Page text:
Salamanca is a UNESCO World Heritage City containing a fascinating selection of ancient buildings in its historical centre. All these attractions can be reached comfortably on foot so there is no need for public transport.
The Plaza Mayor is central to the city and will be central to your time in Salamanca. It contains a multitude of bars and cafés as well as numerous restaurants overlooking the square. There are few better places in Spain to experience the historical ambience of the city over a drink as you watch the world go by.
For accommodation there is a good selection of hotels within easy reach of the Plaza Mayor so for many visitors they are rarely more than a few minutes from the square throughout their stay.
As referred to above, this beautiful 18th-century baroque square is right in the heart of the historical centre of Salamanca. It was the venue for bullfights well into the 19th century. It is particularly stunning at night when it is illuminated.
The entrance to the university has a stunning facade containing an array of heraldry, historical figures including the busts of the Catholic Monarchs and a frog! It is said that if you spot the frog without help you’ll have good luck and will get married within a year.
Salamanca is the oldest university in Spain and was once on a par with Oxford, Paris and Bologna as a place of learning. Today it isn’t amongst the best of Spanish universities but is more important as a place for learning Spanish. This business attracts some 30,000 (mainly American) students every year.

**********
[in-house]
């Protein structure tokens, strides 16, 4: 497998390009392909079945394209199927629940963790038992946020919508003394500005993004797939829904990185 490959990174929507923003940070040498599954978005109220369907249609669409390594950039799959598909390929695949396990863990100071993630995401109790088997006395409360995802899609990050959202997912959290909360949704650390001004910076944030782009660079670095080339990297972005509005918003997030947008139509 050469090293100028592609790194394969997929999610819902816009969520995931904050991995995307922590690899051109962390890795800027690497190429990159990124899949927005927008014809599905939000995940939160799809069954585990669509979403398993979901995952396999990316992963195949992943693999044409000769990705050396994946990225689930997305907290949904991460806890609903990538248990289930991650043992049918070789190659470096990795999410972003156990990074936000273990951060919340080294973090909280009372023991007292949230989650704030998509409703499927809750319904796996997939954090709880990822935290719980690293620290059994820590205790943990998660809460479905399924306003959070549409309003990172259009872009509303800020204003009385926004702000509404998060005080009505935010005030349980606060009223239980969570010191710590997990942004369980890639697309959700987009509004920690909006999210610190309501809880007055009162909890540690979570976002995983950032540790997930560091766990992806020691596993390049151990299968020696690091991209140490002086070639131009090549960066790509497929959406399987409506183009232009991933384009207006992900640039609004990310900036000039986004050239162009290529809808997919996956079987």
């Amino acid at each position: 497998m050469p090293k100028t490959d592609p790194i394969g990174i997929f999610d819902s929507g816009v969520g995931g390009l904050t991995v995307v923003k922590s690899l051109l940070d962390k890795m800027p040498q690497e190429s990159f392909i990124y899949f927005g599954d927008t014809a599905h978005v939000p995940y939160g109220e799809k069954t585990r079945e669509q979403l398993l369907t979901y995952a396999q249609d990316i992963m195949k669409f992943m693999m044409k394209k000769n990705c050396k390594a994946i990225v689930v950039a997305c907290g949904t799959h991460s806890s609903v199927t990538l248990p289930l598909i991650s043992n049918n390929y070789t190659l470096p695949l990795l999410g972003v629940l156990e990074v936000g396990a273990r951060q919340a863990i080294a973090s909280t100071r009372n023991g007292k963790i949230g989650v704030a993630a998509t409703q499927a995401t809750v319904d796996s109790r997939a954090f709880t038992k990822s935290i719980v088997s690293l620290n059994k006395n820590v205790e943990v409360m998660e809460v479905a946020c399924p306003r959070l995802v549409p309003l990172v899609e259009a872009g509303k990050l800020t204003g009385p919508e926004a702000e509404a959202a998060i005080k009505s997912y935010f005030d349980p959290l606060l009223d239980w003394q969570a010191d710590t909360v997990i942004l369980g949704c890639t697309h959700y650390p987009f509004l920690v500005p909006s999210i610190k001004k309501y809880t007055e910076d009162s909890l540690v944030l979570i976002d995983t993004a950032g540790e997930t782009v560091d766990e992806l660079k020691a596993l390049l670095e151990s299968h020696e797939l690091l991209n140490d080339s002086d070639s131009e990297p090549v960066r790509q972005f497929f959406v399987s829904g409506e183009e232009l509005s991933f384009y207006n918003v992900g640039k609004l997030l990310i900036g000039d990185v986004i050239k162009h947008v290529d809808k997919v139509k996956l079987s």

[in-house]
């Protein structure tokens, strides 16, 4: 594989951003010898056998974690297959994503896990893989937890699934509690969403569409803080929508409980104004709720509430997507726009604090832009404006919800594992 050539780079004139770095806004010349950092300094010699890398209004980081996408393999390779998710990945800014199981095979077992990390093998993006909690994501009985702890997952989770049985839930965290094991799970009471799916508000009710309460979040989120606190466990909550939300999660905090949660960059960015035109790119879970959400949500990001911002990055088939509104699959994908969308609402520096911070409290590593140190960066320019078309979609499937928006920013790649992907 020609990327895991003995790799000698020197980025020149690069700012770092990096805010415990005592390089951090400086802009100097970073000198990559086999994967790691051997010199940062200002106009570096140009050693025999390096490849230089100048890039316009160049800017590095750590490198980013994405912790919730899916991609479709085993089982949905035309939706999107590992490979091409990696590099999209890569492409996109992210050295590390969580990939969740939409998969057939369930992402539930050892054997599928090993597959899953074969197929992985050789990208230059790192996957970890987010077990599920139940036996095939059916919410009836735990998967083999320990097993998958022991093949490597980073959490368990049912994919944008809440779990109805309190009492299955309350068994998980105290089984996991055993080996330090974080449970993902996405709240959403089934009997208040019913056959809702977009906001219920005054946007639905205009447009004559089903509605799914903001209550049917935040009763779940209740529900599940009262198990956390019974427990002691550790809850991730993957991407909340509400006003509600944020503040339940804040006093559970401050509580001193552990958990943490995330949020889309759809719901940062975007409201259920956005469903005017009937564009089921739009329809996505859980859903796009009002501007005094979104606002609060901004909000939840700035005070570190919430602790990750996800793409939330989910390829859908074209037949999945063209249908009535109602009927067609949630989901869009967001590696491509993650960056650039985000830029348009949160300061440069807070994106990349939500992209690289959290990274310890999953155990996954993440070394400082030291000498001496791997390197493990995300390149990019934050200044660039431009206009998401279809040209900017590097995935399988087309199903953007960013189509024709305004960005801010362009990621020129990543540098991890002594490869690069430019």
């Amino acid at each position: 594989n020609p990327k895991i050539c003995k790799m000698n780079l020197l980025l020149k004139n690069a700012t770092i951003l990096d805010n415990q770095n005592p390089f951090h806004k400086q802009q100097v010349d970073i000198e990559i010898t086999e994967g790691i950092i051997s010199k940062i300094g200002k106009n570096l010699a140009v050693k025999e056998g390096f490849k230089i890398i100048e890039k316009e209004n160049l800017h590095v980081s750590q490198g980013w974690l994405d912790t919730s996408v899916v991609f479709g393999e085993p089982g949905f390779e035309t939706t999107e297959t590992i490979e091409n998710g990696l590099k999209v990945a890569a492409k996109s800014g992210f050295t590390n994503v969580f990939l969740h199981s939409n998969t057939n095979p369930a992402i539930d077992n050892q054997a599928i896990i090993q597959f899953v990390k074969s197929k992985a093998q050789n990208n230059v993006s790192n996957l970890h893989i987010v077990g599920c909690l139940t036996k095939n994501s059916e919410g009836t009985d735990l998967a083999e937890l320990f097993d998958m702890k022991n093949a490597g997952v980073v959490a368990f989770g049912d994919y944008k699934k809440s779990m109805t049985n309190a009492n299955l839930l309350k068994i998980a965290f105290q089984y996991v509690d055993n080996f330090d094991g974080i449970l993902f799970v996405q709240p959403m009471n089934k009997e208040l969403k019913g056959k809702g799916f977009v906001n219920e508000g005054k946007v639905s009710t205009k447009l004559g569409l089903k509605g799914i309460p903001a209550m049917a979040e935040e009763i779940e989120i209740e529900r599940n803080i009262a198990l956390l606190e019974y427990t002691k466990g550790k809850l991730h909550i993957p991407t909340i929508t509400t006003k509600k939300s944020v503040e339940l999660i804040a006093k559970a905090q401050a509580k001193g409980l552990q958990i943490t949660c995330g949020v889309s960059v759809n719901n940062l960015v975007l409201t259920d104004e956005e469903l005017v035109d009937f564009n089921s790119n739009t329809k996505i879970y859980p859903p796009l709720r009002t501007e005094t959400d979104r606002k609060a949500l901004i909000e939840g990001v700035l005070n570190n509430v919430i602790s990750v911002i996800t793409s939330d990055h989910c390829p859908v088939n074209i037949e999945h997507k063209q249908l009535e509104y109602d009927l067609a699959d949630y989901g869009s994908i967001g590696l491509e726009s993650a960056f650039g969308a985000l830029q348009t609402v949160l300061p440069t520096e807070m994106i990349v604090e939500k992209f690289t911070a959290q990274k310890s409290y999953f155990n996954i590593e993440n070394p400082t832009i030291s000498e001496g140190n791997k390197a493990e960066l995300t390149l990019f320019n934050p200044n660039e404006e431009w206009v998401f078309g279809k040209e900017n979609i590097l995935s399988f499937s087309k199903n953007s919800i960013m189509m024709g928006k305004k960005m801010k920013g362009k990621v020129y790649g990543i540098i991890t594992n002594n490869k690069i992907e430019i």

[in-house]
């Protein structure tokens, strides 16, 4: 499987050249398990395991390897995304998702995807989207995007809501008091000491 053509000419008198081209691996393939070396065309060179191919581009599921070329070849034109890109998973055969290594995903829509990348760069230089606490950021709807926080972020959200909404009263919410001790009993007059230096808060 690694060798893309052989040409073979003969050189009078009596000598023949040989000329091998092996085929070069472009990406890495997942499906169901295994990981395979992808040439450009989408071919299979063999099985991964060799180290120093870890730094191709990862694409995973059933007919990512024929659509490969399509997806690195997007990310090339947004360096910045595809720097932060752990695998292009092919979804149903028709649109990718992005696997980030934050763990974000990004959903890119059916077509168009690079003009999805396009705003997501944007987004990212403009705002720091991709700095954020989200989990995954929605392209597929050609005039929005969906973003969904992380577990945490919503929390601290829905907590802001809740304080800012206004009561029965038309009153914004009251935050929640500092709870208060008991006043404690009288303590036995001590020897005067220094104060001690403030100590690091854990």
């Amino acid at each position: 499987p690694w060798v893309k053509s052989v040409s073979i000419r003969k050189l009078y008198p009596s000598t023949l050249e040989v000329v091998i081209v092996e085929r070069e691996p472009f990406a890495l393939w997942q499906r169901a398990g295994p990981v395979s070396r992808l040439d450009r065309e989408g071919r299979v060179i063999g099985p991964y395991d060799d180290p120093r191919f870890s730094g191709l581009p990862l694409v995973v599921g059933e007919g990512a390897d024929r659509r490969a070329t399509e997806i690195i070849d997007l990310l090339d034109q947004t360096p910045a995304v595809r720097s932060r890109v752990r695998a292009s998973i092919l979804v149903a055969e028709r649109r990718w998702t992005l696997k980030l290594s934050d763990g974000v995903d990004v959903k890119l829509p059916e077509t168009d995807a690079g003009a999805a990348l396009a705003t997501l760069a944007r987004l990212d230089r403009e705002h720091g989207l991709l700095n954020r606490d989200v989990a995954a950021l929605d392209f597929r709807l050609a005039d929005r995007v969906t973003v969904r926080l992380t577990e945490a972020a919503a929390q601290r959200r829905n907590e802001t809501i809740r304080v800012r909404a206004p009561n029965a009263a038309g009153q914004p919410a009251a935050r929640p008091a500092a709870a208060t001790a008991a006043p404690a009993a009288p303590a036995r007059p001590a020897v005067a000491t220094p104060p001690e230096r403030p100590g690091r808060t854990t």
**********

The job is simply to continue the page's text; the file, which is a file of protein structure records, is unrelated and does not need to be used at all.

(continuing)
Monday to Saturday: 9:30am to 1pm & 4pm to 7:30pm
Sunday: 9am to 1pm
The Two Cathedrals
Salamanca has two Cathedrals built next to one another. The New Cathedral dates back to 1513 and took over 200 years to complete hence the display of late Gothic, Baroque and Plateresque (early Renaissance) features within its architecture. Its tower dominates the old centre of the city and you’ll be able to see its dome from almost anywhere in the city. It is open daily from 9.30am to 1pm and from 4pm to 7.30pm. Building of The Old Cathedral began in 1140 and is architecturally very plain alongside the flamboyant and much larger new version. Most of the cloister was destroyed during the Lisbon eartquake of 1755 but is still worth a visit to see its Gothic tombs and ancient organ.
Old Cathedral Opening Hours:
April to September: Daily 10am to 1.30pm & 4pm to 8pm
October to March: Daily from 9am to 1pm & 4pm to 7.30pm
The House of Shells
The Casa de las Conchas (House of Shells) is Salamanca’s most photographed building. It was the home of a university professor who was a member of the Order of Santiago. He decorated the building with 350 scallop shells (the symbol of Santiago) as a monument to Santiago de Compostela.
Monday to Friday from 9am to 9pm
Saturday from 9am to 2pm and 4 to 7pm
Sunday from 10am to 2pm.
The Roman Bridge
Salamanca’s Roman bridge over the River Tormes dates back to 89 AD. It was an important part of the ‘Ruta de Plata’, the Roman silver route which ran from Mérida to Astorga.
Salamanca’s Convent Buildings
You’ll come across many old convents and former university buildings as you wander the streets of Salamanca. One of particular note is the Convento de San Esteban (Convent of St Stephen) which is well worth a visit to admire the huge stone altar which is one of the city’s most impressive religious sights (open daily from 9am-1.30pm & 4-8pm).
In addition, the Convento de las Dueñas is a popular attraction where the nuns sell traditional pastries to tourists. Its 16th cloister is the city’s most impressive.
June to September: Daily from 10.30am to 1pm & 4.30 to 7pm
October to May: Daily from 10.30am to 1pm & 4.30 to 5.30pm